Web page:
“We wanted to make the best for the most for the least”
This was the philosophy of Charles and Ray Eames whose signature stylish furniture became an icon of modern design. Central to the success of their furniture was the primacy of the human form. An Eames chair is designed to accommodate the shape of the sitter, and not the other way around. But achieving aesthetics, affordability and comfort was a classic design trilemma. It was only after years of tinkering with a home-made plywood moulding machine (affectionately called ‘Kazam’) and countless experiments with different materials that Charles and Ray finally stumbled on solutions that allowed them to bring sleek, chic furniture to the masses.
Although finding a way to democratise designer lifestyles wasn’t easy, the persistence of this husband-and-wife partnership paid off. Their designs transformed middle-class America in the 20th century, and continue to remain influential today. And the Eames didn’t stop at chairs. They brought their playful creativity and imagination to bear on a range of different areas - including architecture, film, exhibitions and even worked their magic on leg-splints for soldiers in World War II.
Could creativity help democratise understanding?
The Eames never really ventured into the world of market or policy design, but it is an interesting thought experiment to imagine what they might have come up with. They had a knack for turning the obscure or ordinary into something engaging and extraordinary. A classic example is their 1977 film, Powers of Ten. Opening with a one meter square overhead view of a couple having a picnic, the film successively pans out to a 10^24 view of the universe and then zooms all the way down to 10^-16 view of quarks. Logarithmic scaling is not the kind of topic that you would imagine would appeal to a broad audience. But by representing the power - and awe factor - of non-linearity in a way that is attractive for ten-year-olds and physics professors alike, the short film became so popular it is now preserved in the United States National Film Registry by the Library of Congress for being culturally, historically and aesthetically significant.
Another delightful example is the 1965 four minute film, ‘Sherlock Holmes in the Singular Case of the Plural Green Mustache’, in which a puppet-style Sherlock Holmes solves a baffling case using Boolean logic. A train - the Glasgow express - has been stolen, and on an intricately designed railway station set, Holmes and his bumbling sidekick Watson engage in a captivating interplay of deductive reasoning:
Watson: “Scotland Yard is mystified”
Holmes: “That’s because Scotland Yard thinks as you do”
Watson: “Oh, I suppose you think me simple minded"
Holmes: “Not simple minded enough Watson.. Now look at this problem as a series of simple, true-or-false statements…”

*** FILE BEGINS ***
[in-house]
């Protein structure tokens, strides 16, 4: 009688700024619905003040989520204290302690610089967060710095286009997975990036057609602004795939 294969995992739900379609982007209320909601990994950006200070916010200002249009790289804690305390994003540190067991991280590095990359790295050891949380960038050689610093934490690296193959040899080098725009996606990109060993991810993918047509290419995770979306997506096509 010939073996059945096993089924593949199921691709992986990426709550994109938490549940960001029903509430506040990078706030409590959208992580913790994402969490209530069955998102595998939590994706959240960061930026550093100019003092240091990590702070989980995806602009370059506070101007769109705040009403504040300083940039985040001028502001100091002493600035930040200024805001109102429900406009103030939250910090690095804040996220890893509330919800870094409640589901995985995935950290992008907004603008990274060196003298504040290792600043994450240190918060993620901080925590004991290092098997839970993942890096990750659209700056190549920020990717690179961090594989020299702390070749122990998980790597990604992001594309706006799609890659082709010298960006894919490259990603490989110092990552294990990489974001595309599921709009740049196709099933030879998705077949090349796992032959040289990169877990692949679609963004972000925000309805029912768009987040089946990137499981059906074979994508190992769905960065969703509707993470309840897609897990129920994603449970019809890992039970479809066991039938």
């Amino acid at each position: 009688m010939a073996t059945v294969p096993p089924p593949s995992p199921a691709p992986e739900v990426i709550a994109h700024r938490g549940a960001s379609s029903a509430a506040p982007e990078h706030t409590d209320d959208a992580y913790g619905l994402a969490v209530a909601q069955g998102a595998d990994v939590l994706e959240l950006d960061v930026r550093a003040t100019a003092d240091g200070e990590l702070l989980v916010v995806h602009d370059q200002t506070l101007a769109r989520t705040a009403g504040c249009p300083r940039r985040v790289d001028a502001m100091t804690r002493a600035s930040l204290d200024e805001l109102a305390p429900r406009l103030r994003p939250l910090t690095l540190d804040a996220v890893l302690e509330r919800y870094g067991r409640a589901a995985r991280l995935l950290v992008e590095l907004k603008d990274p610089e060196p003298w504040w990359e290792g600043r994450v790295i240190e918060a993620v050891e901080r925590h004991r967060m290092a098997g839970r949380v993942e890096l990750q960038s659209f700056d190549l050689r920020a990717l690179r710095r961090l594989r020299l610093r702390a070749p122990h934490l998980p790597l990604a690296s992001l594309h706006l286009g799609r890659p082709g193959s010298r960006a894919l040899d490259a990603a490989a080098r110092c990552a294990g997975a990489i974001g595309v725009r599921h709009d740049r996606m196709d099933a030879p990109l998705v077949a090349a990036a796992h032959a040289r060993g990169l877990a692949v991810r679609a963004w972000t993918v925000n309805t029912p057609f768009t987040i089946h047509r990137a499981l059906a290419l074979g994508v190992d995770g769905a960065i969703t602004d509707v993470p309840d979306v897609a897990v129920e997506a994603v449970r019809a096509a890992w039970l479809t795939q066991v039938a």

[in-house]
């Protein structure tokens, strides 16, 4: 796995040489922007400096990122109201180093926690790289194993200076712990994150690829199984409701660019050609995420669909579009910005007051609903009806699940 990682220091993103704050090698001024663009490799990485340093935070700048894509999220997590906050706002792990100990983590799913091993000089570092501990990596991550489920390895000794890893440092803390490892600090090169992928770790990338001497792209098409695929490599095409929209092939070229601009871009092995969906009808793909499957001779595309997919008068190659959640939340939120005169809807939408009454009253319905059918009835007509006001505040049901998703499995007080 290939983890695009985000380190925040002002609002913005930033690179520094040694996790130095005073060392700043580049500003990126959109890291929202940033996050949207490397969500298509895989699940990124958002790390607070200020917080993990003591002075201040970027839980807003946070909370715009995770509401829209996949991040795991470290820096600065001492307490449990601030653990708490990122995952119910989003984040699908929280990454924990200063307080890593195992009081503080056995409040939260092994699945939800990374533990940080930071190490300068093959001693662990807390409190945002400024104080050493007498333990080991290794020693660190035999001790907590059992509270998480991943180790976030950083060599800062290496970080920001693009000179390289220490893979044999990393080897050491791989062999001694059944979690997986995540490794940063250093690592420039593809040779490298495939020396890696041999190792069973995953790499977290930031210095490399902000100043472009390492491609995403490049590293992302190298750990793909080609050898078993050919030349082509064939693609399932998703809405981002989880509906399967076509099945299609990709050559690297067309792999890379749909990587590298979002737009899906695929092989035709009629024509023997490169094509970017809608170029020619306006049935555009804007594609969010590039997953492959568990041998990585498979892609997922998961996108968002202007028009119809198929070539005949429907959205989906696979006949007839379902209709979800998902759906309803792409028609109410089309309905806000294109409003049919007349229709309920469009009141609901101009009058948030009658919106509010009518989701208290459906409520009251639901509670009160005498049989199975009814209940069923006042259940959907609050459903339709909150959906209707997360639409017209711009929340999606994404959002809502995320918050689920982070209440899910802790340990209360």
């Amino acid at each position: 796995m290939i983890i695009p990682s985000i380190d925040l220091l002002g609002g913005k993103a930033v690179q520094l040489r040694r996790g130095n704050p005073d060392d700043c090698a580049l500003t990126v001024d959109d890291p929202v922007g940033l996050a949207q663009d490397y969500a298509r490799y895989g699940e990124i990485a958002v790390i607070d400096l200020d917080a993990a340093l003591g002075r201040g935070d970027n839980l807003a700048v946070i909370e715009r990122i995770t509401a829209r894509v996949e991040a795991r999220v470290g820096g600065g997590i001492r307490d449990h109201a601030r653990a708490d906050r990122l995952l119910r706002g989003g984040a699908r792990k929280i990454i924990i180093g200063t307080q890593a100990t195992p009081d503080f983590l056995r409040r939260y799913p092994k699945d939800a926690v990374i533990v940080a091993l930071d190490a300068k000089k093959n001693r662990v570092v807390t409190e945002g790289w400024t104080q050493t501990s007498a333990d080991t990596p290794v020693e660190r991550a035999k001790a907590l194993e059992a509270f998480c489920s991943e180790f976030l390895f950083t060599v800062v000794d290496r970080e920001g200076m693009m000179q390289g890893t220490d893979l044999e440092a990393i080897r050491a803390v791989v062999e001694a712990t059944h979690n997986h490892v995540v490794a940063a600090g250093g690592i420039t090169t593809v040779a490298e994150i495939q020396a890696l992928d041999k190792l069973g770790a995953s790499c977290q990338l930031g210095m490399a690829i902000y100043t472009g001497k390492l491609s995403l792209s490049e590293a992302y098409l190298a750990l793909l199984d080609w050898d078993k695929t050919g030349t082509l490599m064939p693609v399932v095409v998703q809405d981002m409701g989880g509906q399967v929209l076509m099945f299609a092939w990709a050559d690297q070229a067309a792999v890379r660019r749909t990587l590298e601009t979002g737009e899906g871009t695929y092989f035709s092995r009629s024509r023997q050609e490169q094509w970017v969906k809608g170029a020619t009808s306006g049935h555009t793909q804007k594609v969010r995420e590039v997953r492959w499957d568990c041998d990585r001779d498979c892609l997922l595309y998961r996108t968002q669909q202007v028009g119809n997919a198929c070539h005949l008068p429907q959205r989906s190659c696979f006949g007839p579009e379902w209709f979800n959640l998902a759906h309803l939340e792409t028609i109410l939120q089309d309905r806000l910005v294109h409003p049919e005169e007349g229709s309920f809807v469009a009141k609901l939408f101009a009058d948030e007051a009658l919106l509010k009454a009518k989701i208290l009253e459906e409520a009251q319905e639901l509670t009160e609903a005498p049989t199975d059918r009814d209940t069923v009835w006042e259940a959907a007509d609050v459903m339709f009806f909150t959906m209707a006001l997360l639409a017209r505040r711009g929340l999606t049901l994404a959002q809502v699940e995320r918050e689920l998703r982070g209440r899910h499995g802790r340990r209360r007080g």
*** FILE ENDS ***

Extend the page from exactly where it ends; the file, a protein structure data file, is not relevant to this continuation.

For the Eames, film was a unique canvass capable of blending scientific and artistic expression. But they also viewed it as an important medium for understanding, explaining and ultimately solving problems. “Putting an idea on film”, Charles said, “provides the ideal discipline for whittling that idea down to size”. Mediums clearly matter - not just for thinking the unthinkable, but also for expressing otherwise inexpressible ideas.
Creative approaches to overcoming ignorance
One of the most interesting characteristics of this dynamic duo was their approach to ignorance. Although Charles had trained as an architect and Ray had studied painting, the couple were continually taking on new work and design challenges in fields that were completely unfamiliar to them. For the Eames, the unknown presented a source of novelty, and their creative process ultimately thrived on learning. In a documentary about the Eameses, Richard Saul Wurman said "[Charles] was selling his ignorance and his desire to learn about a subject. The journey of not knowing to knowing was his work.”
By finding creative ways to captivate and express their own curiosity, the Eames found very natural ways to connect and communicate with much broader audiences. Such an approach provides an interesting counterpoint to recent discussions about the role of experts in democratic life. Learned specialists will undoubtedly always play an important role in informing the public. However, some of the most effective communicators could be those that initially know very little about a particular topic, but can creatively express their learning process to laymen. While Michael Gove’s assertion that “people have had enough of experts” has proven to be highly questionable, expertise alone is unlikely to be enough. There may in fact be something to said for taking a more creative approach to overcoming ignorance.
About the author
Dr Penny Mealy, Research Associate
Penny is a Research Associate at the Bennett Institute for Public Policy. In collaboration with Diane Coyle, Penny’s work focuses on a project entitled ‘Practical Wisdom in a Complex World’. Learn more